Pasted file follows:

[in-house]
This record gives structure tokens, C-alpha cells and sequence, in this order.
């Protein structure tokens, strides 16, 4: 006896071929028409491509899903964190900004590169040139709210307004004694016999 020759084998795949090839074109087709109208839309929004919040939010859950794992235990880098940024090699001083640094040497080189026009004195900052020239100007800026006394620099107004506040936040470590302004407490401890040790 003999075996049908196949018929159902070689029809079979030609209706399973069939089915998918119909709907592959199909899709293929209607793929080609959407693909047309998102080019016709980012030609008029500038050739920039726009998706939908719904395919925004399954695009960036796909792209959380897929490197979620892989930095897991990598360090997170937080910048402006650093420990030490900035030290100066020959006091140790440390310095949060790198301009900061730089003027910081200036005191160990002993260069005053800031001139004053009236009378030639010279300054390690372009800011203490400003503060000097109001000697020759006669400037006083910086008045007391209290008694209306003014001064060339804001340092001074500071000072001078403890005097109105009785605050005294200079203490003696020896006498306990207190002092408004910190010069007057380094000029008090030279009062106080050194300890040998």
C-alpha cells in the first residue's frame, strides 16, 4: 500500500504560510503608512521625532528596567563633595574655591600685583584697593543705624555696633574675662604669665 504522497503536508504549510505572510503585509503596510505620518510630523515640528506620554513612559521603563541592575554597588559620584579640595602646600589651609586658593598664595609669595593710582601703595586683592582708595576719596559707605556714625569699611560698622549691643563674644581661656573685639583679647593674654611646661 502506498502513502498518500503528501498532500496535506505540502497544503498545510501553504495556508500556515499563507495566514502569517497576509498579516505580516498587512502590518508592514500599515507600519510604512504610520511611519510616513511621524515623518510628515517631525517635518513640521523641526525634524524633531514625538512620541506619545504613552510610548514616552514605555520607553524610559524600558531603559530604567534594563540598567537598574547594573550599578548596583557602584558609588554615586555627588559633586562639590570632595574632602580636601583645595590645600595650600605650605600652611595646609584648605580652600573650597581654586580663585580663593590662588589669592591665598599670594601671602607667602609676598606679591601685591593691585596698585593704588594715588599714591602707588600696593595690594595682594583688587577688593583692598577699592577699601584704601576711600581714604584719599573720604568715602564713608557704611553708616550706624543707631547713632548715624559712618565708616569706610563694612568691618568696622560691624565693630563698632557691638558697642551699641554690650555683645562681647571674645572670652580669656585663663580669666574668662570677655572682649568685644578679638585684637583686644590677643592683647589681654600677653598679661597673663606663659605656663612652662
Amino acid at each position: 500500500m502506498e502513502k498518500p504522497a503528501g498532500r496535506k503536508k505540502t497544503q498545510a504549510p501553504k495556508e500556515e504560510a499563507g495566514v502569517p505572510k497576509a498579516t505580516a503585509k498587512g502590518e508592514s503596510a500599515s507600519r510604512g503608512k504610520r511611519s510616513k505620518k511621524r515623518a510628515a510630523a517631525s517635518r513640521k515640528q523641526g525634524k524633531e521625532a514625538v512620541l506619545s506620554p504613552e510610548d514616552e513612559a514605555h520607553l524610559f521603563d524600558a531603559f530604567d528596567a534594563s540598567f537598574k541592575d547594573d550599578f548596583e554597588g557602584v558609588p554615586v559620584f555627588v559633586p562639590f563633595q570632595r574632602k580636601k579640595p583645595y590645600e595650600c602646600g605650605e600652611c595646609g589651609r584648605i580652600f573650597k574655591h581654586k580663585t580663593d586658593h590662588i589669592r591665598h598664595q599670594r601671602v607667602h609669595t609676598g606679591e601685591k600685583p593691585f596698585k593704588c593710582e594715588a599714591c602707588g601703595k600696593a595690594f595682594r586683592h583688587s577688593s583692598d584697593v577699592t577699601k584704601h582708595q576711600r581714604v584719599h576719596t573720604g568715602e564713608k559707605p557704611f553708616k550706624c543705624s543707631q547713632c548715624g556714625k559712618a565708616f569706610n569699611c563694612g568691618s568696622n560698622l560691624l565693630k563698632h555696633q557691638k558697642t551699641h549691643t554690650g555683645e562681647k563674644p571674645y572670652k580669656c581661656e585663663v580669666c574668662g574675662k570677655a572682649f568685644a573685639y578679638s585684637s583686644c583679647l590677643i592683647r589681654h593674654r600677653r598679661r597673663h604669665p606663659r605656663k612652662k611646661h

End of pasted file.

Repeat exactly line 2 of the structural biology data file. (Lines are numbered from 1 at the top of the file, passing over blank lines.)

This record gives structure tokens, C-alpha cells and sequence, in this order.